The Road Not Taken

Author: Michael Reisch
Publisher: Routledge
ISBN: 1317763165
Size: 55.85 MB
Format: PDF, ePub, Mobi
View: 836
Download
The Road Not Taken takes a new perspective on the course of social welfare policy in the twentieth century. This examination looks at the evolution of social work in the United States as a dynamic process not just driven by mainstream organizations and politics, but strongly influenced by the ideas and experiences of radical individuals and marginalized groups as well.

Radical Social Work In Practice

Author: Iain Ferguson
Publisher: Policy Press
ISBN: 9781861349910
Size: 25.56 MB
Format: PDF, ePub, Docs
View: 1453
Download
This much-needed textbook provides a fresh understanding of the radical tradition and shows how it can be developed in contemporary social work.

Radical Social Work Today

Author: Michael Lavalette
Publisher: Policy Press
ISBN: 1847428177
Size: 23.33 MB
Format: PDF, Mobi
View: 547
Download
To celebrate the 35th anniversary of the seminal text Radical Social Work (1975), this volume has been compiled to explore the radical tradition within social work and assess its legacy, relevance and prospects. It is essential reading for undergraduate and postgraduates studying social work, as well as social work academics and researchers.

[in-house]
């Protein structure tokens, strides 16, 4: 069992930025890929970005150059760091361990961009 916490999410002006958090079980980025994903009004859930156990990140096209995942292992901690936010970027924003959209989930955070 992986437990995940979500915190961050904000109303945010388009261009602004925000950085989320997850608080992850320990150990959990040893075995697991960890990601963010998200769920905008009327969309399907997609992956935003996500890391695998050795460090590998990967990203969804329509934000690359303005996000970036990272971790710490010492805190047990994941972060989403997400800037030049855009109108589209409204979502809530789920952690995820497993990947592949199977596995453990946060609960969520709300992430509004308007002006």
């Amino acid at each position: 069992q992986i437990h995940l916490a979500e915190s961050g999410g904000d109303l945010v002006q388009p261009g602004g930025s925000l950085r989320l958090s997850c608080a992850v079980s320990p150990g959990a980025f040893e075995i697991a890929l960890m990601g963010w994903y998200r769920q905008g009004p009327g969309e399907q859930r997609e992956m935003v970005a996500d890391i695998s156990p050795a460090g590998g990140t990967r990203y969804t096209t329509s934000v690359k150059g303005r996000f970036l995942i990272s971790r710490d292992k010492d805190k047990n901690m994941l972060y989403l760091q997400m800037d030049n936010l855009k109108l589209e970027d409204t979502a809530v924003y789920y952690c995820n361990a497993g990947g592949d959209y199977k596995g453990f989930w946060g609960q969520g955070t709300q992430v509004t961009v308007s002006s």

Radical Social Work In Practice

Author: Iain Ferguson
Publisher: Policy Press
ISBN: 9781861349910
Size: 42.96 MB
Format: PDF, Docs
View: 6788
Download
This much-needed textbook provides a fresh understanding of the radical tradition and shows how it can be developed in contemporary social work.

Black Neighbors

Author: Elisabeth Lasch-Quinn
Publisher: UNC Press Books
ISBN: 1469621495
Size: 17.45 MB
Format: PDF, ePub
View: 5034
Download
Professing a policy of cultural and social integration, the American settlement house movement made early progress in helping immigrants adjust to life in American cities. However, when African Americans migrating from the rural South in the early twentieth century began to replace white immigrants in settlement environs, most houses failed to redirect their efforts toward their new neighbors. Nationally, the movement did not take a concerted stand on the issue of race until after World War II. In Black Neighbors, Elisabeth Lasch-Quinn analyzes this reluctance of the mainstream settlement house movement to extend its programs to African American communities, which, she argues, were assisted instead by a variety of alternative organizations. Lasch-Quinn recasts the traditional definitions, periods, and regional divisions of settlement work and uncovers a vast settlement movement among African Americans. By placing community work conducted by the YWCA, black women's clubs, religious missions, southern industrial schools, and other organizations within the settlement tradition, she highlights their significance as well as the mainstream movement's failure to recognize the enormous potential in alliances with these groups. Her analysis fundamentally revises our understanding of the role that race has played in American social reform.

The Black Power Movement And American Social Work

Author: Joyce M. Bell
Publisher: Columbia University Press
ISBN: 0231538014
Size: 43.78 MB
Format: PDF, ePub, Docs
View: 871
Download